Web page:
Let's just say that it took me way longer to go through 16 postpartum rehab sessions.  And you know what? There was peace in accepting things as they were. The Dutch have an expression that says "Het komt wel": it will come.

Other than the obvious physical changes postpartum, you know, the belly that no longer is inhabited but hasn't gone back to the place you’re sure used to seeing it in? Seriously, two days after giving birth, I finally looked at my naked body and remember thinking "what a war zone!"

Further down the line, one of my first confrontations with what I could or could not do was when I realized that I simply could not jump onto the pull up rig to demonstrate something to the gymnastics class.  Another was when I tried to show the hollow body position I would like to see in a handstand. I did a cartwheel onto the wall and my core was shaking like a leaf. Oh, and how about feeling out of balance during walking lunges? Whaaaaat?! Who is this person and what did she do to my body? I knew my body had changed but holy cow!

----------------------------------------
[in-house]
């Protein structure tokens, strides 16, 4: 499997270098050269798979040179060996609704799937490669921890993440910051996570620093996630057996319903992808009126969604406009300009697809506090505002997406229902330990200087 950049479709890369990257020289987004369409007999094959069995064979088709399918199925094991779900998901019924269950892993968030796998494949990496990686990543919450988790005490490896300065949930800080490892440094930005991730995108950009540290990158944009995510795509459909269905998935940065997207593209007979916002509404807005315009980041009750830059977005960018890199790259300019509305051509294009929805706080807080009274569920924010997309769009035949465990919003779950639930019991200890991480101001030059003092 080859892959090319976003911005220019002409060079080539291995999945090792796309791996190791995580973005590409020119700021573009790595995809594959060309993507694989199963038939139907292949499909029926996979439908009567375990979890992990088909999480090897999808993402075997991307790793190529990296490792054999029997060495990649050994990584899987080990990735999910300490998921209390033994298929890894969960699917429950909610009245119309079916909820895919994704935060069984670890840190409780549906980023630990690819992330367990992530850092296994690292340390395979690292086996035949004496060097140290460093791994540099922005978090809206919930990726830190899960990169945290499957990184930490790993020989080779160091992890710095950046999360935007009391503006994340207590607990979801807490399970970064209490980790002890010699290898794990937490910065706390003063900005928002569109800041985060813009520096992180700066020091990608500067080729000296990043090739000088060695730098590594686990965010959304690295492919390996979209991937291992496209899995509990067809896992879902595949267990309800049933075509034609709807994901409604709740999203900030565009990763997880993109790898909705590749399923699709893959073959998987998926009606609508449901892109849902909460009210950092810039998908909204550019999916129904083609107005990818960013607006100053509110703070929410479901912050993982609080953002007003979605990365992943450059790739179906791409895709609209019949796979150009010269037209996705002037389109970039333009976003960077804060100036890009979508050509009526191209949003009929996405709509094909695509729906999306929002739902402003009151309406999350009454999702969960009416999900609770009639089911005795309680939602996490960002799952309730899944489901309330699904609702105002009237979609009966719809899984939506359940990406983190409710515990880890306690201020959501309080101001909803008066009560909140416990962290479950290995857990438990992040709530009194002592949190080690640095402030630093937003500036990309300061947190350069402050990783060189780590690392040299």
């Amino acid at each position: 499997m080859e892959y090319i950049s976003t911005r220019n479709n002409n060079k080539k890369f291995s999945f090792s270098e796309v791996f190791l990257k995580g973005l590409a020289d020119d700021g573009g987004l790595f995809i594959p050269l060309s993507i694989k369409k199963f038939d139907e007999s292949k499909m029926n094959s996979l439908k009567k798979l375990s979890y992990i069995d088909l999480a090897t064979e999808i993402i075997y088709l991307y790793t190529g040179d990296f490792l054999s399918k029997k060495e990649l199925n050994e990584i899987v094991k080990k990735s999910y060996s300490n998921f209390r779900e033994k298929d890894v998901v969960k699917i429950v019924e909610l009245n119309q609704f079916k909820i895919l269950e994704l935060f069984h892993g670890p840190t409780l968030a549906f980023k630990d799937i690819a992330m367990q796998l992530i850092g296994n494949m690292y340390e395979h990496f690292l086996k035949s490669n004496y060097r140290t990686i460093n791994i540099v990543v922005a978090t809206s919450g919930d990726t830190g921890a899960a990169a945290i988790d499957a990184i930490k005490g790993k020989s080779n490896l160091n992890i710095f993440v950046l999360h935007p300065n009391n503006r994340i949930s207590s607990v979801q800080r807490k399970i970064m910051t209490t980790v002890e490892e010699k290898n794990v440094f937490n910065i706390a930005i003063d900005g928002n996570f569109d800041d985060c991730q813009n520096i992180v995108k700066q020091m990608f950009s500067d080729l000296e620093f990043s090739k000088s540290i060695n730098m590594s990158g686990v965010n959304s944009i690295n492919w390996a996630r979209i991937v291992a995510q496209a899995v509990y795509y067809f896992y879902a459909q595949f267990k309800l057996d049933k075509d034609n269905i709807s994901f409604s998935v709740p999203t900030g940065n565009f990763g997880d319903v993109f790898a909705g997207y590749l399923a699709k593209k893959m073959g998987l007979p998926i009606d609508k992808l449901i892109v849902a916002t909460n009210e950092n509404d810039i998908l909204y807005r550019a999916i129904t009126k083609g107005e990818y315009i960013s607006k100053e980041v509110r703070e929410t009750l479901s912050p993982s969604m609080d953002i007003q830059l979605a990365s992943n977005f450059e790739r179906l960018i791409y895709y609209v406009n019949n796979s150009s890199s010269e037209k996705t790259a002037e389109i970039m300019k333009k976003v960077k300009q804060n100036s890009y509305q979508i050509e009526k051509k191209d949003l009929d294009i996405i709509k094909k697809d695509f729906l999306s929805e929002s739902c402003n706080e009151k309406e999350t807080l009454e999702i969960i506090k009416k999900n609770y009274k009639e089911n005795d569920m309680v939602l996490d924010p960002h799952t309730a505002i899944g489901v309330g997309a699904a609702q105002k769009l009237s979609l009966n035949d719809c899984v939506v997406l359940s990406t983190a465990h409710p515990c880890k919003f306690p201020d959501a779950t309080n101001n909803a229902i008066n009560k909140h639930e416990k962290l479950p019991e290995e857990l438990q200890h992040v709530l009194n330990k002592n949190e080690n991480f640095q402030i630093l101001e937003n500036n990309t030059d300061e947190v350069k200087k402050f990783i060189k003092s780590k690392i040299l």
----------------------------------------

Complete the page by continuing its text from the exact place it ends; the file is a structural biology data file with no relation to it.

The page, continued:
My prenatal and postpartum training with BIRTHFIT (which I had been following since 2013), made me even more aware that being pregnant and giving birth change you in ways similar to having an actual operation. The physical changes are numerous both inside and out, and let us not forget the emotional side.